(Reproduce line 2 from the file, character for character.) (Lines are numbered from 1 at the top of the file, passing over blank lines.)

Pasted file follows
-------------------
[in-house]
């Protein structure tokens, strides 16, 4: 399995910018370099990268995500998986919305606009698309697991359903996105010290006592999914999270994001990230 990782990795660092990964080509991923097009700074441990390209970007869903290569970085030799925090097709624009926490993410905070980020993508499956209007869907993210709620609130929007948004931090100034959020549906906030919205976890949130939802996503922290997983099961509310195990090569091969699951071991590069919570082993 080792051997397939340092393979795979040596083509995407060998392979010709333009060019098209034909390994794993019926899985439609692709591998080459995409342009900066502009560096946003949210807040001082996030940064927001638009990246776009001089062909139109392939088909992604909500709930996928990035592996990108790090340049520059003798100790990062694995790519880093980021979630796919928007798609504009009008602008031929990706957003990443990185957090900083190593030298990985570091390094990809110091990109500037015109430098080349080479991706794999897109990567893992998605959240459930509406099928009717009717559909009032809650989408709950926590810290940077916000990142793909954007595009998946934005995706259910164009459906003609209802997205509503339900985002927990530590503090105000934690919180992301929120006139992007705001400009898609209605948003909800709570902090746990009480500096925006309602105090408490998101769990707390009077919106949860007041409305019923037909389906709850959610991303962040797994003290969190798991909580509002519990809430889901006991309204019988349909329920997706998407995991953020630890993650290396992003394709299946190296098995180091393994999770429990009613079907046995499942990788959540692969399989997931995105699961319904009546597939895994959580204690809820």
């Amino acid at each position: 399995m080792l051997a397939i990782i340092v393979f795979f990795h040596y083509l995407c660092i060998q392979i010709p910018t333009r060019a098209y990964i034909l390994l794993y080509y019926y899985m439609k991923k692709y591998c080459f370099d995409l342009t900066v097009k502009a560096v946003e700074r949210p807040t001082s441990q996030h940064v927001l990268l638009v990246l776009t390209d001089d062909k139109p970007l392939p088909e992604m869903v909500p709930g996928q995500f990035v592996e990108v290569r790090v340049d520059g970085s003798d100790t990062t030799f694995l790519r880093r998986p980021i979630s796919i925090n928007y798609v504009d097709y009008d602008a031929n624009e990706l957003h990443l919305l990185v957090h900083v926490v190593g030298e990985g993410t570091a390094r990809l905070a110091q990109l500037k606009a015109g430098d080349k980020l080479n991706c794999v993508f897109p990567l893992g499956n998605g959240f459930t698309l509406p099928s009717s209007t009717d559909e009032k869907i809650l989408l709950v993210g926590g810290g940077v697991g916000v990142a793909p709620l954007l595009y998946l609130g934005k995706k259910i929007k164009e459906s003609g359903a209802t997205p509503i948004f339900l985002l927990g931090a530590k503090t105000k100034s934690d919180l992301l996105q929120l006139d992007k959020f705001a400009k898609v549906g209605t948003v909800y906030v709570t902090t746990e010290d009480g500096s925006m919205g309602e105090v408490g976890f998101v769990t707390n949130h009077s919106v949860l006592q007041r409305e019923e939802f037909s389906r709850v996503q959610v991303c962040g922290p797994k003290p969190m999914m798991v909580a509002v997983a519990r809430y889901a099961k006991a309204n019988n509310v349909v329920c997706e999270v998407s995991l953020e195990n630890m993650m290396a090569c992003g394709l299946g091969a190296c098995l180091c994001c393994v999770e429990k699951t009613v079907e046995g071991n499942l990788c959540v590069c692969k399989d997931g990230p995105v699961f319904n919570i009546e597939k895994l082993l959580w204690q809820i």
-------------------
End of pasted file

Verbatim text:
């Protein structure tokens, strides 16, 4: 399995910018370099990268995500998986919305606009698309697991359903996105010290006592999914999270994001990230 990782990795660092990964080509991923097009700074441990390209970007869903290569970085030799925090097709624009926490993410905070980020993508499956209007869907993210709620609130929007948004931090100034959020549906906030919205976890949130939802996503922290997983099961509310195990090569091969699951071991590069919570082993 080792051997397939340092393979795979040596083509995407060998392979010709333009060019098209034909390994794993019926899985439609692709591998080459995409342009900066502009560096946003949210807040001082996030940064927001638009990246776009001089062909139109392939088909992604909500709930996928990035592996990108790090340049520059003798100790990062694995790519880093980021979630796919928007798609504009009008602008031929990706957003990443990185957090900083190593030298990985570091390094990809110091990109500037015109430098080349080479991706794999897109990567893992998605959240459930509406099928009717009717559909009032809650989408709950926590810290940077916000990142793909954007595009998946934005995706259910164009459906003609209802997205509503339900985002927990530590503090105000934690919180992301929120006139992007705001400009898609209605948003909800709570902090746990009480500096925006309602105090408490998101769990707390009077919106949860007041409305019923037909389906709850959610991303962040797994003290969190798991909580509002519990809430889901006991309204019988349909329920997706998407995991953020630890993650290396992003394709299946190296098995180091393994999770429990009613079907046995499942990788959540692969399989997931995105699961319904009546597939895994959580204690809820």